On Human Rights in Kazakhstan

Tokayev Kasym

Kazakhstan has long set its sights on joining the world’s elite. Yet there’s a huge gap between their rhetoric and their deeds. 

Until the government addresses its abject human rights record and the huge democratic deficit in the country it will remain a political backwater. The well-regarded Human Rights Watch report in 2015 put it in plain English for former President Nazarbayev: the human rights situation in the country is unacceptable and far-reaching changes are needed.

Yet change has unsurprisingly been slow coming. At best, Kazakhstan’s response has flatlined. At worst, the country is descending even further into the human rights abyss.

In the West, we take for granted the rule of law, an independent jury, and a police force that by law requires the offer of an attorney to detainees. Such strong independent institutions don’t exist in Kazakhstan.

It’s no surprise that the country has a low global ranking in the World Justice Project’s 2019 Rule of Law Index. Of the 126 nations, Kazakhstan’s ‘Fundamental Rights’ rank 95th – lower than Rwanda and Bolivia – hardly historical bastions of human rights.

A shaky legal framework aside, further corruption has seeped into the judicial process itself. Findings in 2013 by the US Department of State revealed that ‘in the majority of criminal cases’ bribes passed hands in exchange for favourable court rulings. Alarmingly, this occurs despite judges being among the most highly paid government employees in Kazakhstan.

The laws in the country are full of loopholes and are vulnerable to exploitation. Kazakh law can often differ greatly from practice to implementation. The presumption of innocence is enshrined in law, but a damming Amnesty International review found this is ‘violated on a regular basis.’

For example, recently implemented counter-terrorism legislation has stripped suspected terrorists even more bare of their rights. By redefining ‘extremism’ in a vague manner, authorities can now curb unwanted political expression with relative ease.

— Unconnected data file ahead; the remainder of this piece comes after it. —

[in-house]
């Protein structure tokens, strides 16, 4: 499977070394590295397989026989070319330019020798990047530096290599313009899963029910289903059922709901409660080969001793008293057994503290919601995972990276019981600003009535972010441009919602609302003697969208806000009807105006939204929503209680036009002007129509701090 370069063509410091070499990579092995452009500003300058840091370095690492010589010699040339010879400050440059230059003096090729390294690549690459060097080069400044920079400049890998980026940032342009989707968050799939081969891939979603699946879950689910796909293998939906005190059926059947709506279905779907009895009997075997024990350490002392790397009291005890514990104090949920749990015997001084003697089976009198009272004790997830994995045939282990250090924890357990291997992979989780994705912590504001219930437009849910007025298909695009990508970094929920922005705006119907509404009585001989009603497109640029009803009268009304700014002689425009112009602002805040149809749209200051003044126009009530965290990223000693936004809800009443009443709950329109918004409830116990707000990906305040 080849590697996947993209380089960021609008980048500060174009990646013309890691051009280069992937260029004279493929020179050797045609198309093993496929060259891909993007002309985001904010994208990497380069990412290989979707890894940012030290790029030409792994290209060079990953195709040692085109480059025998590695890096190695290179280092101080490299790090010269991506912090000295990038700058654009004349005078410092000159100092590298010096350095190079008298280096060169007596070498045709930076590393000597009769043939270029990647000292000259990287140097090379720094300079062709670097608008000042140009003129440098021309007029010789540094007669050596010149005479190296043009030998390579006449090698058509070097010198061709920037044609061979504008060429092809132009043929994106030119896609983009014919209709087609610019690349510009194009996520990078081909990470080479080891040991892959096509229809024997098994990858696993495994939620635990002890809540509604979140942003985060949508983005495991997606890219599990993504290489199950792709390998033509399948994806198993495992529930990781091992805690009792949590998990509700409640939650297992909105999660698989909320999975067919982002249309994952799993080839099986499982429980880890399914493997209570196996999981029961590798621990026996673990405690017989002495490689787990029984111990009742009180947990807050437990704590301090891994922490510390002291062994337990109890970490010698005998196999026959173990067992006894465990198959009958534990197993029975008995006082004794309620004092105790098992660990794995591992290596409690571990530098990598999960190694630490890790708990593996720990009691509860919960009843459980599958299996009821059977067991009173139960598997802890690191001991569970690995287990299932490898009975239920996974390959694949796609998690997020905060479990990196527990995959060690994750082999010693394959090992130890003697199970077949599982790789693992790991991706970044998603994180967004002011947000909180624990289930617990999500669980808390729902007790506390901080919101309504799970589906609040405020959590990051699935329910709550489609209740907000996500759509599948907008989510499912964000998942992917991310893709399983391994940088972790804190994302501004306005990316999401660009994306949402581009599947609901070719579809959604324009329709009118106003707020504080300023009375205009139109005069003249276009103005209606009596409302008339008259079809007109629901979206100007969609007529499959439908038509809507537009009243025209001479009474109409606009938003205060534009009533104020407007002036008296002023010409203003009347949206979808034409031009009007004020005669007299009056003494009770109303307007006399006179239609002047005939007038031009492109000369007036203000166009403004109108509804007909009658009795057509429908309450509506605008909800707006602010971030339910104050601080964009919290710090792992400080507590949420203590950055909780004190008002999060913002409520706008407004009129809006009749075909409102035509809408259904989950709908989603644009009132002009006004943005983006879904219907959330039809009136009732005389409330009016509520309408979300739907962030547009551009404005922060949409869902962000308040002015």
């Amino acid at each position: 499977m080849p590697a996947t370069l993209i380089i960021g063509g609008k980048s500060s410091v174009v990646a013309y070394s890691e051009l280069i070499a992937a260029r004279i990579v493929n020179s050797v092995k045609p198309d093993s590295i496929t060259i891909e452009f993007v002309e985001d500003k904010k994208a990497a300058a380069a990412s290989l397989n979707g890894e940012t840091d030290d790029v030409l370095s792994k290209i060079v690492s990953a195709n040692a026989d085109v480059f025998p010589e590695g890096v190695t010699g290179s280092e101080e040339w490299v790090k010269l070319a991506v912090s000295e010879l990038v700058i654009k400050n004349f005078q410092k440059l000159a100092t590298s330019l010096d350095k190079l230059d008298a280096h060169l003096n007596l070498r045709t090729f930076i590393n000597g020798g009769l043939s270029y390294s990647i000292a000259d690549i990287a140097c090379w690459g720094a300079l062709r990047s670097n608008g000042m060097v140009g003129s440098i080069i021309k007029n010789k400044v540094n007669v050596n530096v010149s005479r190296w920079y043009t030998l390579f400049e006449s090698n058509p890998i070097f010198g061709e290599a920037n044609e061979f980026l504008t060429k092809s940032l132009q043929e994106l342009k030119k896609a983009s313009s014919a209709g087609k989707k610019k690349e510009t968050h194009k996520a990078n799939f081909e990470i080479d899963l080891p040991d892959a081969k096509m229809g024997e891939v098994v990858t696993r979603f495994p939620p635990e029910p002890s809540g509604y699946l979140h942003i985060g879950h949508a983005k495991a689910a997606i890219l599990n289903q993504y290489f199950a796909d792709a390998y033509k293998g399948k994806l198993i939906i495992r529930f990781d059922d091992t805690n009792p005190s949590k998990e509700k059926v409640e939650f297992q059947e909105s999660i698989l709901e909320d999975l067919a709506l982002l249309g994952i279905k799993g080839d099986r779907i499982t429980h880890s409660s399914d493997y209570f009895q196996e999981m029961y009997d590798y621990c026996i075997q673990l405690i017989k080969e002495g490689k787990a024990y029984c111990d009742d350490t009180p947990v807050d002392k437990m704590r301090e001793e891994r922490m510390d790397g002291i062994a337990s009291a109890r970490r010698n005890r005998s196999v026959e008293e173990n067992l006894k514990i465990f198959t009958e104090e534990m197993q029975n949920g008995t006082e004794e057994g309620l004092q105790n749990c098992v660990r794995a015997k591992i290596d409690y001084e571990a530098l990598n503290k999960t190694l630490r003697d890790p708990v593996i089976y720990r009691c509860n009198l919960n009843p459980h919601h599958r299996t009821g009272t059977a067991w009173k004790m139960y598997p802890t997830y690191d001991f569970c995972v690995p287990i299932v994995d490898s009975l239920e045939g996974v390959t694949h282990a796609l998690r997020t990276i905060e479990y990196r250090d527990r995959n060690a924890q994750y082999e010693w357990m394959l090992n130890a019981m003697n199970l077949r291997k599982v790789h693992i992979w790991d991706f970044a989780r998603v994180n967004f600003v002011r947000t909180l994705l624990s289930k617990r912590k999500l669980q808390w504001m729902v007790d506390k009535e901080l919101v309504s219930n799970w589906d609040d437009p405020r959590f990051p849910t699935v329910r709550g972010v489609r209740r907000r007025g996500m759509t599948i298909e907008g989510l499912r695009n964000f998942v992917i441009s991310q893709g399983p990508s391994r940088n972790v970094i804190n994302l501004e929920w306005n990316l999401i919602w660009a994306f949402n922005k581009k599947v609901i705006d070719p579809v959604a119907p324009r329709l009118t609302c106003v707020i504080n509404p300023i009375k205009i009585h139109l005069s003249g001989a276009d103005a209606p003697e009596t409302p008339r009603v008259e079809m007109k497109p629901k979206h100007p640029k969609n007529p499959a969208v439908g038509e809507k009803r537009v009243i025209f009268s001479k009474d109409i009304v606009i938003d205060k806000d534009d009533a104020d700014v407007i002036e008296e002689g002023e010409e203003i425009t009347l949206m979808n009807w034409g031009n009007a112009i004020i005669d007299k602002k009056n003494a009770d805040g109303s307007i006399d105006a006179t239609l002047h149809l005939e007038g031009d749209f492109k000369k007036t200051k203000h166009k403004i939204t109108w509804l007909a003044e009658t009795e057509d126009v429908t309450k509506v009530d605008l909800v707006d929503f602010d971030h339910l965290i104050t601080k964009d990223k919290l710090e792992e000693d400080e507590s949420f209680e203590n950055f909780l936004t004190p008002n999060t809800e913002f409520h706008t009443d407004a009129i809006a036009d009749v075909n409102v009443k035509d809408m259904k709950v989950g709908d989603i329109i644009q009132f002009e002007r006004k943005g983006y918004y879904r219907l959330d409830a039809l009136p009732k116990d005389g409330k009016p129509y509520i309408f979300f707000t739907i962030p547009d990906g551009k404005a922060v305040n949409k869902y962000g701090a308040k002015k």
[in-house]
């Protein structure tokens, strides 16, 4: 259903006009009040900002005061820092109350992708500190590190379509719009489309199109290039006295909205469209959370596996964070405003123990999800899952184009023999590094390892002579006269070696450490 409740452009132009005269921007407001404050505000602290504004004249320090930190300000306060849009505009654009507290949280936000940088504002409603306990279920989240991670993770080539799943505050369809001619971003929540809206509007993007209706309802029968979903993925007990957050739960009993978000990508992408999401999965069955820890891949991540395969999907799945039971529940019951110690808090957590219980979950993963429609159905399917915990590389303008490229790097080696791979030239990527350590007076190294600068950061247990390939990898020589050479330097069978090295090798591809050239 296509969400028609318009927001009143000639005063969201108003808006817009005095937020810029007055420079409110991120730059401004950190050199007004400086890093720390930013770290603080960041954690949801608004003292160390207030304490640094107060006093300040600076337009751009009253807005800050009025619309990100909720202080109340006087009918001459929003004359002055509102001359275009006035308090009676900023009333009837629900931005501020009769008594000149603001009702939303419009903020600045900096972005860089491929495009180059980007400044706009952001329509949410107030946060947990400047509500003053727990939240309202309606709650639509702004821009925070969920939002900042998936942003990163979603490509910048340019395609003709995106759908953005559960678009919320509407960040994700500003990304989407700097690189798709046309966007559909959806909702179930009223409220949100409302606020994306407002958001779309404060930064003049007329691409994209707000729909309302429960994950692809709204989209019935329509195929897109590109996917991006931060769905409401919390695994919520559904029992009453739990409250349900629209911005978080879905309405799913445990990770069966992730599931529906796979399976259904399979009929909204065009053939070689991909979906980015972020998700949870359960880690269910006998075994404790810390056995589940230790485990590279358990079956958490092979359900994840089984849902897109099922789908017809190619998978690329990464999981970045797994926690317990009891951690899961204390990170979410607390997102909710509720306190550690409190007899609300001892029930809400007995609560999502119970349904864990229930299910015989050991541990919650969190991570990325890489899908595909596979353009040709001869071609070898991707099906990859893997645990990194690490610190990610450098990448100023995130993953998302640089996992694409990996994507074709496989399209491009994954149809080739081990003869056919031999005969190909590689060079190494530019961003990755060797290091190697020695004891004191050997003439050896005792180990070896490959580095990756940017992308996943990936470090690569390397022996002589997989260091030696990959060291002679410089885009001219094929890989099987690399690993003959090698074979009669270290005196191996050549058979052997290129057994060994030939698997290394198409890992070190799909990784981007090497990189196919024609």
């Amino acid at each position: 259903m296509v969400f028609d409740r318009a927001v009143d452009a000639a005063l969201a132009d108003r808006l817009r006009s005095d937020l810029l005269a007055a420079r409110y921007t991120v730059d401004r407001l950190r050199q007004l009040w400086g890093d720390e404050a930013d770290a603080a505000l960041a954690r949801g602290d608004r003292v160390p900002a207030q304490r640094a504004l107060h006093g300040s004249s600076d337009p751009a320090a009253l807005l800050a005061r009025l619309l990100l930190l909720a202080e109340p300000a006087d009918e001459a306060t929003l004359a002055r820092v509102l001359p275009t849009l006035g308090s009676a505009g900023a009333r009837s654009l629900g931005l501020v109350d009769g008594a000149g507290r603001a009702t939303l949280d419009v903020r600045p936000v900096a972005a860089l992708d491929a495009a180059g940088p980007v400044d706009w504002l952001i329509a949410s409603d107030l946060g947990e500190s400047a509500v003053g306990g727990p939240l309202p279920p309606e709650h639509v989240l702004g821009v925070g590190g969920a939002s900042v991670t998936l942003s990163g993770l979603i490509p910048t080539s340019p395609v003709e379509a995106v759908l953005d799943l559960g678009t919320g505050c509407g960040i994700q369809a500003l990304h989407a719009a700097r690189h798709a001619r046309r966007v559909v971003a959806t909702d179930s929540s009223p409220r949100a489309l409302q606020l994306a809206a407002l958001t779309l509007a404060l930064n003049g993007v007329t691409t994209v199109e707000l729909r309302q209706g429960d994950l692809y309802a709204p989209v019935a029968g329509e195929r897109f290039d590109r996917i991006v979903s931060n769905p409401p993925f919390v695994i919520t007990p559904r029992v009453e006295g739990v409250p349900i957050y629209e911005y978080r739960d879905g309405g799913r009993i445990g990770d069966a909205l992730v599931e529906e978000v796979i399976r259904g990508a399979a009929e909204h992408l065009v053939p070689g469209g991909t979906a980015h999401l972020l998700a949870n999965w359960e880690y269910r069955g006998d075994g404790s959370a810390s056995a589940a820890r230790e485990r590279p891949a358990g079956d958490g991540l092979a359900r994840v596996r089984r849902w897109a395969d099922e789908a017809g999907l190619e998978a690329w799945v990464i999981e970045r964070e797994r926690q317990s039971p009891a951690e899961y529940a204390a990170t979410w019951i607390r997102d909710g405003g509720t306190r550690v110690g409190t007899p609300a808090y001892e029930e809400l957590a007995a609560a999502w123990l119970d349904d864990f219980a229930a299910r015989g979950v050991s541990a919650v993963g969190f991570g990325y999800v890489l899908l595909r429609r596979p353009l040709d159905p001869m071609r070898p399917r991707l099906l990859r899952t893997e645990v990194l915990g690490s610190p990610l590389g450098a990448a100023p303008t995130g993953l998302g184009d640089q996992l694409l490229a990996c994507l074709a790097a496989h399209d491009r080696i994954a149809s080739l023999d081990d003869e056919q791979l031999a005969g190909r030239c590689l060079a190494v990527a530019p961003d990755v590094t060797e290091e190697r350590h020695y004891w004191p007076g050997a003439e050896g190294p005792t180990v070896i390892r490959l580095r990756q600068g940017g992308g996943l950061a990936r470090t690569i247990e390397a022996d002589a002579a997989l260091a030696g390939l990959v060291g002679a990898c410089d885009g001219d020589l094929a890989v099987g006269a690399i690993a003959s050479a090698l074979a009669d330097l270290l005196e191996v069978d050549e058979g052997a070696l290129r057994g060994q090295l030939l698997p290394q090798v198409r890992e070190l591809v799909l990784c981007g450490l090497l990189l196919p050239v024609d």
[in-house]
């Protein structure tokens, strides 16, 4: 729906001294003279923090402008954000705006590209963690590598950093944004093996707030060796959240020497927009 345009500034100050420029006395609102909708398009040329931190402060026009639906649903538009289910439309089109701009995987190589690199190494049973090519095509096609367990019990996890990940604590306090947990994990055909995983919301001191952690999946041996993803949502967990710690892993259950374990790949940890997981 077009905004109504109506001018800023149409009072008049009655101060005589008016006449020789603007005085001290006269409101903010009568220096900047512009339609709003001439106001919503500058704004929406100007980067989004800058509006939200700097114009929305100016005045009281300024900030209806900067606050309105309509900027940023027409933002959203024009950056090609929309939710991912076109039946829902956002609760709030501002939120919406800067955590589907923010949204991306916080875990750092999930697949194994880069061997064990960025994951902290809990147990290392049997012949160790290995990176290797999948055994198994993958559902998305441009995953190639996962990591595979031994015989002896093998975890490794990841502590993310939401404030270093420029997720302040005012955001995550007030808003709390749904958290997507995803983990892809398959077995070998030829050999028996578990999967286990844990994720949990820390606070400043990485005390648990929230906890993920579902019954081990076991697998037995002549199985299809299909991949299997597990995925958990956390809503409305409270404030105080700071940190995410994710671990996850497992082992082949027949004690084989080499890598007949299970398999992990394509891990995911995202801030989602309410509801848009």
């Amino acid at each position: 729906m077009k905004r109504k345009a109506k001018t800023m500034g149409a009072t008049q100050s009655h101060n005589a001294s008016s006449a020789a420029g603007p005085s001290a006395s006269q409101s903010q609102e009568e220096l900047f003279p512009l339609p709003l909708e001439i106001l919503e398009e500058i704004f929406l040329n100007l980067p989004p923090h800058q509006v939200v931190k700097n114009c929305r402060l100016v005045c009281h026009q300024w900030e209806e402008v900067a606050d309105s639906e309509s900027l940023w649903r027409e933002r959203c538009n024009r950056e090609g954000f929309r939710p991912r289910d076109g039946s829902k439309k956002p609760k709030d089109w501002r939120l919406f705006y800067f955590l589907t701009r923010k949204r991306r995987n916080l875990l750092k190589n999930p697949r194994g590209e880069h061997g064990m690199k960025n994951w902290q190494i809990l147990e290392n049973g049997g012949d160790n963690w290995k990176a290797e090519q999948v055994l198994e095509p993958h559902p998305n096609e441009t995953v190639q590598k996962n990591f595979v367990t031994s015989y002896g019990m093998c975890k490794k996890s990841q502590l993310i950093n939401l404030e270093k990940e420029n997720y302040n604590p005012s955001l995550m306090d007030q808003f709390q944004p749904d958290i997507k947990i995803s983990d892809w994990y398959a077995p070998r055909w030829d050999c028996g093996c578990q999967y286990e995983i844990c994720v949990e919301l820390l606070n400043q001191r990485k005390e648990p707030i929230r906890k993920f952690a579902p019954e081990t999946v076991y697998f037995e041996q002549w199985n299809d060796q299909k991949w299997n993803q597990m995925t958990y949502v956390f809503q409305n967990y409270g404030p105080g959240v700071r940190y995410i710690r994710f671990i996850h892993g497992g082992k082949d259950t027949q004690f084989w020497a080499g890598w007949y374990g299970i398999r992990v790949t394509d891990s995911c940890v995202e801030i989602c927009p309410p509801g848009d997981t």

With flagrant disregard for the law, suspects are routinely branded guilty in public by state officials before legal proceedings have begun.

Secondly, under law, freedom of association is technically guaranteed for citizens of Kazakhstan. It will not surprise you that a 2015 UN report to the Human Rights Council argued to the contrary. In highlighting a list of enforced restrictions on the freedom of political parties, public associations, trade unions, and religious associations, the lid was lifted on the Kazakh façade.

The issue of religion, in particular, requires further scrutiny. Kazakhstan is a majority Muslim country that also contains a large proportion of Russia Orthodox Christians. Tolerance is extended to these prevailing practices, but minority community groups are often subjected to harassment and discrimination.

Ethnic Kazakhs in foreign countries are suffering similar fates. Last month, the activist Serikzhan Bilash was arrested for campaigning to free ethnic Kazakh victims from Chinese internment camps. It appears that to remain in China’s good books, Kazakhstan will readily reject their own.

Thirdly, for all the human rights abuses that have come to define everyday life in Kazakhstan, no one dares report on them. There is a constant crackdown on opposition voices, with multiple incidents of the persecution of outspoken activists and journalists.

Law prohibits insulting Nazarbayev, or indeed any family member, who ensured government control of many broadcast media outlets during his rule. Those not overseen by the government are allegedly controlled by the former president’s close associates.

The most patent example of Nazarbayev’s unchecked powers over the press came in 2013 when he banned all opposition national newspapers. Rather predictably, those that remain are frequently fined, affecting their ability to operate at an effective level.

Finally, emulating the practices of the dark ages, Kazakh authorities have acquired an unfortunate reputation for torturing prisoners. The NGO Kazakhstan International Bureau for Human Rights and Rule of Law recorded a shocking 115 complaints of torture in the first six months of 2016 alone.

In another damning indictment on the Kazakh legal system, not all cases necessarily led to prosecution. Seemingly Kazakhstan’s barbaric stance is to torture first, ask questions second. In 2017, the UN Human Rights Committee concluded that Kazakhstan was violating the following rights: to a fair trial, to not to be subjected to torture, to adequate detention conditions, and to freedom of expression.

The UN’s complete condemnation would alert many nations to sit up and take note. Kazakhstan again failed to implement any recommendation made by the Committee.

Human Rights under Nazarbayev, who announced his resignation last month, were merely nominal.

Whether they remain that way will depend on fresh leadership. Will it usher in a new age of rights and a pathway to modernisation? Doubtful if power passes to his daughter. Time will tell.

Original source:   International Policy Digest

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